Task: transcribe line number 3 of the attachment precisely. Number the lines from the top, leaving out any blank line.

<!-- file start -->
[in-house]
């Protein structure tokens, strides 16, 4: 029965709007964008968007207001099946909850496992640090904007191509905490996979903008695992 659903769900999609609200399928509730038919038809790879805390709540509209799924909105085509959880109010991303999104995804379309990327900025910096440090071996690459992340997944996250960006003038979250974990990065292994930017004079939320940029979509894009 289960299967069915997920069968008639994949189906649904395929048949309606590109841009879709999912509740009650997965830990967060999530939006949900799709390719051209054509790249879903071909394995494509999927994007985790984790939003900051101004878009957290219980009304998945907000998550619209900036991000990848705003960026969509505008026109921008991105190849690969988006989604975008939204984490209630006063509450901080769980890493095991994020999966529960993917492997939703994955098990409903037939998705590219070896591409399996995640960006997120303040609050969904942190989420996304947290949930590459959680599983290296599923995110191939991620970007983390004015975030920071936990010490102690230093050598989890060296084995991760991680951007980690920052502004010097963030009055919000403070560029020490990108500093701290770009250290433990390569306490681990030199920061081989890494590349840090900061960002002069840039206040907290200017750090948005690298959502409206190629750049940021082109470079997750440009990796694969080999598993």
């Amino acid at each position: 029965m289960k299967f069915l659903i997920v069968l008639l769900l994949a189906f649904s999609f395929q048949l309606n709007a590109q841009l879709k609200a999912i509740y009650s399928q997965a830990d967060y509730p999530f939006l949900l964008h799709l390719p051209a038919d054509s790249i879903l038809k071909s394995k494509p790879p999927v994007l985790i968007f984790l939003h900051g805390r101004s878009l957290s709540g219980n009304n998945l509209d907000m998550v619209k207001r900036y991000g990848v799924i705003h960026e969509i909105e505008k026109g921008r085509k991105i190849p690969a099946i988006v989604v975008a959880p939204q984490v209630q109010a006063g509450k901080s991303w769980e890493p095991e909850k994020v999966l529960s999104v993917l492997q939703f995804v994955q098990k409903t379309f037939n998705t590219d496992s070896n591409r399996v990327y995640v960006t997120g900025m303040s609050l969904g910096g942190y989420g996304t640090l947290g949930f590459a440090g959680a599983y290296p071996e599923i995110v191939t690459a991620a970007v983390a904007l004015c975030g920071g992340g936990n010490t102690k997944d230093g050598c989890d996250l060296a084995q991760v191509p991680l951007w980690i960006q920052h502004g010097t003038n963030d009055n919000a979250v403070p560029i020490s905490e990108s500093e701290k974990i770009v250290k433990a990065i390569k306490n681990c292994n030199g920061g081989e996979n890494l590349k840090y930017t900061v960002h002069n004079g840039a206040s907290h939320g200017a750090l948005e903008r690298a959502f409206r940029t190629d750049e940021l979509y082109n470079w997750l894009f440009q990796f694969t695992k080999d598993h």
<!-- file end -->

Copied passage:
């Amino acid at each position: 029965m289960k299967f069915l659903i997920v069968l008639l769900l994949a189906f649904s999609f395929q048949l309606n709007a590109q841009l879709k609200a999912i509740y009650s399928q997965a830990d967060y509730p999530f939006l949900l964008h799709l390719p051209a038919d054509s790249i879903l038809k071909s394995k494509p790879p999927v994007l985790i968007f984790l939003h900051g805390r101004s878009l957290s709540g219980n009304n998945l509209d907000m998550v619209k207001r900036y991000g990848v799924i705003h960026e969509i909105e505008k026109g921008r085509k991105i190849p690969a099946i988006v989604v975008a959880p939204q984490v209630q109010a006063g509450k901080s991303w769980e890493p095991e909850k994020v999966l529960s999104v993917l492997q939703f995804v994955q098990k409903t379309f037939n998705t590219d496992s070896n591409r399996v990327y995640v960006t997120g900025m303040s609050l969904g910096g942190y989420g996304t640090l947290g949930f590459a440090g959680a599983y290296p071996e599923i995110v191939t690459a991620a970007v983390a904007l004015c975030g920071g992340g936990n010490t102690k997944d230093g050598c989890d996250l060296a084995q991760v191509p991680l951007w980690i960006q920052h502004g010097t003038n963030d009055n919000a979250v403070p560029i020490s905490e990108s500093e701290k974990i770009v250290k433990a990065i390569k306490n681990c292994n030199g920061g081989e996979n890494l590349k840090y930017t900061v960002h002069n004079g840039a206040s907290h939320g200017a750090l948005e903008r690298a959502f409206r940029t190629d750049e940021l979509y082109n470079w997750l894009f440009q990796f694969t695992k080999d598993h």